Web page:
Reflection on the languages used when studying in Prague

My reflection on language is not only the reflection on the Czech language, but also a reflection about all the other languages I can use with the people I am living with. It is a topic I like to write about, because it is one of the most challenging things here for me. Furthermore, I really like it to learn languages. So it is quite perfect to live with people who speak different languages, although it might be confusing as well to switch all the time from one language to another one.

First of all, I am really trying to learn Czech, but it is quite complicated. I am doing one course, but the progress is not very fast. I have two tandems which teach me Czech and I teach them German. This is nearly the only possibility to speak Czech, because in Prague people, above all young people, speak English very well, so that it is much easier to speak English, also because my Czech skills are quite poor. Sometimes when I listen to people speaking in Czech, it sounds as if they were speaking in Swiss German. They say for example “jo” in the same way I would in Switzerland.

With the people which I am living with I speak mainly Spanish. But at the beginning it was quite confusing, because my Spanish was South American Spanish, which is a little bit different from the Spanish Spanish. But I already got accustomed, and now we can communicate quite well. What I noticed about Spanish is that it is usually not spoken quietly, and the same thing happens to me: When I am speaking Spanish, my voice is louder.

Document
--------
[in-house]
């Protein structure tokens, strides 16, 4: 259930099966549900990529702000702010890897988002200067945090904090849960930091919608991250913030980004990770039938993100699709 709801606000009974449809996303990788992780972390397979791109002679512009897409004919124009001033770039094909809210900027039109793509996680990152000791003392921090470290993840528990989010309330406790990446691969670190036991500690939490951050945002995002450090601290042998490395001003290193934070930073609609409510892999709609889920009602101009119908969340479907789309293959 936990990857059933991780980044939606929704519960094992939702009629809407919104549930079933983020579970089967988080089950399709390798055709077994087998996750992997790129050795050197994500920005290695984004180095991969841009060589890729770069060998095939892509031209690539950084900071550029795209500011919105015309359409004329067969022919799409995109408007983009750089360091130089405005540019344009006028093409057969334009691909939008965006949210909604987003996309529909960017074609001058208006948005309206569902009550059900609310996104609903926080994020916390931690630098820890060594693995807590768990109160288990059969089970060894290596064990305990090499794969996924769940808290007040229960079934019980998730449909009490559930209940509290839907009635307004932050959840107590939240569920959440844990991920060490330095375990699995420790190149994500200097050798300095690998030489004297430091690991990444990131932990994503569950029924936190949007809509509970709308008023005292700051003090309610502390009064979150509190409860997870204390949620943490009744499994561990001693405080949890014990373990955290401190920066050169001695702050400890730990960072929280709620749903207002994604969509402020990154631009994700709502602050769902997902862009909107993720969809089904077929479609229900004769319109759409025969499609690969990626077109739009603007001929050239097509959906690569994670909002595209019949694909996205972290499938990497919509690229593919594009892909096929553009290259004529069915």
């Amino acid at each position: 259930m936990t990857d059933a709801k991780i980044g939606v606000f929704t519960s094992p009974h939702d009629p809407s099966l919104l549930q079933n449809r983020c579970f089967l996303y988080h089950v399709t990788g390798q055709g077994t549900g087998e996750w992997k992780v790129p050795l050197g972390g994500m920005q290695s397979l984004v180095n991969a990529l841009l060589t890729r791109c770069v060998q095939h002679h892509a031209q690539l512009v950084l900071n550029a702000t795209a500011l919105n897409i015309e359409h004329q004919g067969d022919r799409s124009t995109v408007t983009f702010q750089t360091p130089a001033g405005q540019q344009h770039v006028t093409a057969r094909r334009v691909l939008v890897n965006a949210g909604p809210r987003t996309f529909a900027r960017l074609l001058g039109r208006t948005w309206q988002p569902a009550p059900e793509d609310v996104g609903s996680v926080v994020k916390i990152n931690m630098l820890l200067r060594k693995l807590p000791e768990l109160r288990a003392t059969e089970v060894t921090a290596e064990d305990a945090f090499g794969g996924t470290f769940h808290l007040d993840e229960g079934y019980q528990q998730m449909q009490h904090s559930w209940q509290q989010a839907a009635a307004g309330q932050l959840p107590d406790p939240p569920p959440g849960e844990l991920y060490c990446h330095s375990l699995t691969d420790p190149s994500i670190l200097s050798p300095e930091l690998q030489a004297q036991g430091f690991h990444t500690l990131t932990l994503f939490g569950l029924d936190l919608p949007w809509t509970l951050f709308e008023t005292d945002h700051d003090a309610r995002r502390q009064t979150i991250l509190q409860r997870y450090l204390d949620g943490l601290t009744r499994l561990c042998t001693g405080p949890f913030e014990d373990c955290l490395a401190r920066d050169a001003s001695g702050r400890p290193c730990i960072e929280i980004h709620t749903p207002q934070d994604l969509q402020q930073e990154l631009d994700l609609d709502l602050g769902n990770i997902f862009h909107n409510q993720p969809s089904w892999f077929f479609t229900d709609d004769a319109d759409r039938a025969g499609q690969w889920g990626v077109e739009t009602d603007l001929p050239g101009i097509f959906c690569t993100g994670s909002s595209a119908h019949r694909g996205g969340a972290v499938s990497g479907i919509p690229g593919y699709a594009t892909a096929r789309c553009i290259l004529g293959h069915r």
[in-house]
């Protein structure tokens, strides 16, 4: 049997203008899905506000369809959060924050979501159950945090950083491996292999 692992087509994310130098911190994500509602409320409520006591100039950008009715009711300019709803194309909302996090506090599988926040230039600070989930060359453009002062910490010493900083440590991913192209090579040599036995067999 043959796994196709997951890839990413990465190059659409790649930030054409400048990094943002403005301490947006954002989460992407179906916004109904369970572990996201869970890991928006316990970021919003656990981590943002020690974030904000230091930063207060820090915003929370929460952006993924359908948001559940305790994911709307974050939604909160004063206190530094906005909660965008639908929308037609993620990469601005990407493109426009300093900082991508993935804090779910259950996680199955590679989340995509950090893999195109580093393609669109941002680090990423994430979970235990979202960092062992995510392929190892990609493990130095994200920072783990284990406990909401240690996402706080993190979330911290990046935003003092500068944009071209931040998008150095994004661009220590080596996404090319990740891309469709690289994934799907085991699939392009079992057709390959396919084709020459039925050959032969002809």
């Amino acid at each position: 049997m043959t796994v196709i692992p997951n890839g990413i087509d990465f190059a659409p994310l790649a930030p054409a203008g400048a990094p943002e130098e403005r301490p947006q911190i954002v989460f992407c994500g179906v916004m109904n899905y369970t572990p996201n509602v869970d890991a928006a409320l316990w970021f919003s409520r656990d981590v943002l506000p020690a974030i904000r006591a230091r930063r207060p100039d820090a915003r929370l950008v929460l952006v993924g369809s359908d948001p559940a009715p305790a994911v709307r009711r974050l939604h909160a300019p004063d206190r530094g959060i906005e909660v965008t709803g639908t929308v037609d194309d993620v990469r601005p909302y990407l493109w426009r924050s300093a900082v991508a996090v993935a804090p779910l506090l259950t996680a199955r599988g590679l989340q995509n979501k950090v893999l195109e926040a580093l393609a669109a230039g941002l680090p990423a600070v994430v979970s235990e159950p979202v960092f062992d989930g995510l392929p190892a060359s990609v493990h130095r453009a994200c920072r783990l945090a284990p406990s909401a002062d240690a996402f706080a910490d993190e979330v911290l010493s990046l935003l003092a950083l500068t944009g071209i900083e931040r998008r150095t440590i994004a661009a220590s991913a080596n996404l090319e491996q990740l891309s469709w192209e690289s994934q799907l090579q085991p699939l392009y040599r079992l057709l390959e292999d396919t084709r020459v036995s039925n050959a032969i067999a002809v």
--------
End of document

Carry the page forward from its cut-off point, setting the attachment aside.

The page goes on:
Then I have some friends from Germany, with which I can speak German. This obviously does not confuse me, since Swiss German is my mother tongue. But most of the time I speak English, because this is the language that all the students understand, although hardly anyone is a native English speaker. I really like it to speak different languages and to switch the languages often although it is quite challenging. This is a challenge which is for me quite nice.

What happens to me is that sometimes I am not aware of whether I am speaking English or Spanish (or occasionally Czech), and I start to speak and then realize that I am using the wrong language for the people around me to understand me, and then I switch the language.

Janna Ottiger

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